Are there elements of the curriculum within the district that address inclusion and aim to stop racism, sexism and all other kinds of -isms that are threaded through our society, more so in small-town Sparta than other places I fear, but are absolutely unacceptable?  How does the district teach tolerance?

What is the long-term plan for the boy that The Emperor has said is bullying him?  How many other victims are in the school?   Are all the other nonwhite kids at risk too?

(I apologize but being angry leads to run-on sentences)

How long do I wait for a response?  What would your next steps be?

Military Spouse Quiz

Not in tune with the “tone” of my blog and probably not appealing to my “Niche”, but I love quizzes and memes and I know you’re dying to know this stuff (if you don’t already).
The Milspouse Quiz

1. How did you and your spouse meet?

We worked together at my first job in 1984 at a retail store.  I was there a grand total of about 3 weeks.    We ran into one another again eight years later and it gets a little weird for a bit and then it got awesome, but that’s another blog.

2. How old were you when you two met?

I was 16, he was 20.

3. How long have you been together?

We have been together 18 years, married 17 of them.

4. Where are you and your spouse originally from?

Sparta Wisconsin.

5. How did you feel about him joining the military?

He was a reservist when we started dating.  I’m proud of him, but I had nothing to do with it.  The AGR decision, when we made it, was an easy one.  It’s been a very good thing for our family.

6. Where did your spouse go to Basic Training?

Fort Leonard Wood, MO.  AIT was Ft. Lee, VA

7. Has your spouse ever been deployed?

Yes.  Kuwait and Iraq 2005-2006

8. Ever been to his promotion ceremony?

I pinned him for E-7, E-8 and E-9.  It’s an honor I’m glad he gives me.
9. How long have you been a military wife?

Since my ex was also military, 23 years.

10. Did you marry him before or after he joined?

8 years after.

11. How did your husband propose?

We had been living together and just knew we’d get married.  A friend sent us rings and when they arrived in the mail, he met me in the kitchen after work with them in his hand.  Kind of a non-proposal, but it’s his way and it works.

12. Where did you get married?

We were married in my mother-in-law’s living room.

13. How old were you two when you got married?

I was 26 and he was 30.

14. Did he wear his uniform on his wedding day?

No.  I’d like to renew our vows and get him in the monkey suit someday.  My gosh, he looks good with all his chest candy on.

15. Where are you and your spouse currently stationed?

A place we shall refer to as Fort McFun.  The worst Army base in the world.

16. Do you live on base?


17. How long were you married when you had to go through your first separation?

We were apart for AT every year.   So since before we were technically married.  He deployed just before our 11th anniversary.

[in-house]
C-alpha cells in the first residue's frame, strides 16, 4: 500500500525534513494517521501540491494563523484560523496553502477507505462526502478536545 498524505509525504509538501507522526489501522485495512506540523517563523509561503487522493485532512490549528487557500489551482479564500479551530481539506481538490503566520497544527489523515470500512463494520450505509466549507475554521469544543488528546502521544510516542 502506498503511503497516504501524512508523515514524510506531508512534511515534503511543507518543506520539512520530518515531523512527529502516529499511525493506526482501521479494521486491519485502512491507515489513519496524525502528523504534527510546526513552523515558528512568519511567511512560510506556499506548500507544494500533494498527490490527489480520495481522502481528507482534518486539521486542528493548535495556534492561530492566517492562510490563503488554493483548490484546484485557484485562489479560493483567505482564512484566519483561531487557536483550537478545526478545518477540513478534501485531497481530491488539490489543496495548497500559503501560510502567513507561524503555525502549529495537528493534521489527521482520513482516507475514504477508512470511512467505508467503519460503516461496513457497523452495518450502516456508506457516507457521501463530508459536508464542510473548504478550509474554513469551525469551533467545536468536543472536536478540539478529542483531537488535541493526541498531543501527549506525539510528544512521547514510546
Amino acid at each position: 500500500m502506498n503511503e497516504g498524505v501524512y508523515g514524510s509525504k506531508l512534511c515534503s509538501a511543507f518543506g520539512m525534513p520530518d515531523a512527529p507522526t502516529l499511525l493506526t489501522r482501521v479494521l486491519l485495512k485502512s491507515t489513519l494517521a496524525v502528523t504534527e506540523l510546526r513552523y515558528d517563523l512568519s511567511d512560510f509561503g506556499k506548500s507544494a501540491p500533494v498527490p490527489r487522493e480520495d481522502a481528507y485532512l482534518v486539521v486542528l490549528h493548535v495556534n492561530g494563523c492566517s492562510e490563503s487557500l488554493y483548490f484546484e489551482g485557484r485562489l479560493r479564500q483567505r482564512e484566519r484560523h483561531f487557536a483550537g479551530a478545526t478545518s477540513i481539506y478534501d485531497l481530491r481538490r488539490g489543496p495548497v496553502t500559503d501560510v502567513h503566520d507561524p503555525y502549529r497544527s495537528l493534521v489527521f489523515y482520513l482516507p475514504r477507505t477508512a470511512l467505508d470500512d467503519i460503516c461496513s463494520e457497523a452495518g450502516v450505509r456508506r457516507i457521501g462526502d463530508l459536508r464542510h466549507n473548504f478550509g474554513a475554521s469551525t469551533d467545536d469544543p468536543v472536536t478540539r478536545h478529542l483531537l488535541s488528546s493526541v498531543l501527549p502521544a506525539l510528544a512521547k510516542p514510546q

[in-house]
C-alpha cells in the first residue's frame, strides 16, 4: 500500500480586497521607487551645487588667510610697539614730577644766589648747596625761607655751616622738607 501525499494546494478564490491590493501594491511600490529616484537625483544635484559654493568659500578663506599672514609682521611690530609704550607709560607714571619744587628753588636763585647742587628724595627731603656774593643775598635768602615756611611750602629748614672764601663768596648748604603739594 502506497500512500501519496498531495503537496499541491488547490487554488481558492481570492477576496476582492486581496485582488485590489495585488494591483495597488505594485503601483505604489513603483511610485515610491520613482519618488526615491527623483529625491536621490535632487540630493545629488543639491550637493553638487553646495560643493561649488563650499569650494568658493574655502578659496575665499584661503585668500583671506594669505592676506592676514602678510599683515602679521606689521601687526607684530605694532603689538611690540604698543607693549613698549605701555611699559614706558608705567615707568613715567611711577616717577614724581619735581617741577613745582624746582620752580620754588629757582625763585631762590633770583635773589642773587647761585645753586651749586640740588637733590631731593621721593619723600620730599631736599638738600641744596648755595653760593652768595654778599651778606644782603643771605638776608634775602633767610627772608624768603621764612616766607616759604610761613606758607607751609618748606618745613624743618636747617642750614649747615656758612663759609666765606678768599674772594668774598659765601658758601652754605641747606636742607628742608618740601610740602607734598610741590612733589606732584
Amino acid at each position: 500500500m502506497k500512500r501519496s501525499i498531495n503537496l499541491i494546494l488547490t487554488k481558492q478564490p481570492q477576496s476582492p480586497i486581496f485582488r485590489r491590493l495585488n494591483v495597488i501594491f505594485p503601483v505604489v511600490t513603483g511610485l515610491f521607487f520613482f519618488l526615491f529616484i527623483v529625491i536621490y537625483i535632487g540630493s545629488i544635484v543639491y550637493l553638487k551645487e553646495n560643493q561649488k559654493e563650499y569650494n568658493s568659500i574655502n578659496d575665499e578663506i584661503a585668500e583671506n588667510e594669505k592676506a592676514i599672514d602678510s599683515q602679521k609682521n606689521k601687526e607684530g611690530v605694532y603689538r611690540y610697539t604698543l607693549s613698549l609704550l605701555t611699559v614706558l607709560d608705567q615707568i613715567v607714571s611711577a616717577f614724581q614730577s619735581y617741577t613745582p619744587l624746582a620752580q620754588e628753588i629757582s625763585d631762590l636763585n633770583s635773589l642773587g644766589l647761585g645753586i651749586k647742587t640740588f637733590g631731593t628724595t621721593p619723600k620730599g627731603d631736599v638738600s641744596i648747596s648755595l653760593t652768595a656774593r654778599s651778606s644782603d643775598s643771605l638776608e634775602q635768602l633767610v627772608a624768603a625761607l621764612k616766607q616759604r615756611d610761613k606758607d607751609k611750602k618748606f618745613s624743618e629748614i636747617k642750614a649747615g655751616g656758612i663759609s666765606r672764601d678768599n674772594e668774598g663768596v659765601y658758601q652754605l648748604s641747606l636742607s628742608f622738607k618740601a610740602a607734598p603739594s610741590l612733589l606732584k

18. What is your favorite base so far?

Of  the places we’ve been stationed:  Joint Base Lewis-McChord.  Of those we’ve visited:  Schofield Barracks.

19. Do you think your spouse looks good in his uniform? l

Breathtaking.  Even in PFU 😉

20. Do you think military life is more advanced than civilian life?

I don’t understand this question.  Advanced?  No.  Do I think successful military families are more adaptable, inclusive and flexible?  Yes.

21. Do you like the benefits you receive as a military dependent?

Some.  Some I’d happily do without.  I love a good commissary and the insurance is nice.

22. Do you have a lot of a military wife friends?

Yes.  And I am thankful for every single one of them.  It does get hard sometimes because of politics and rank structures.  I always wonder now if people are nice to me because I’m me or because my husband is their husband’s boss (some of this is my own insecurity).  So most, but not all,  of my milspouse friends’ hubbies are not and have never been in his chain of command.

23. What is the hardest part of the military life?

We are an AGR family.  The hardest part is the huge differences in assignments.  No post to crappy post to huge (but crappy) post to awesome post to crappy post.  The second hardest is the differences in schools for the kids.  The emperor has had the same block of instruction three times because of school changes.

24. Do you own military wife stuff?

I abhor military wife stuff.  Our one thing is a “Home is Where the Army Sends Us” sign.  I kind of love that.
25. Do you support your spouse as a member of the military?

I support my husband as the man that he is.  The military is one part of that, certainly.  The whole package is pretty good.

Okay, meme-lovers, it’s your turn.  I’m looking at you Heather.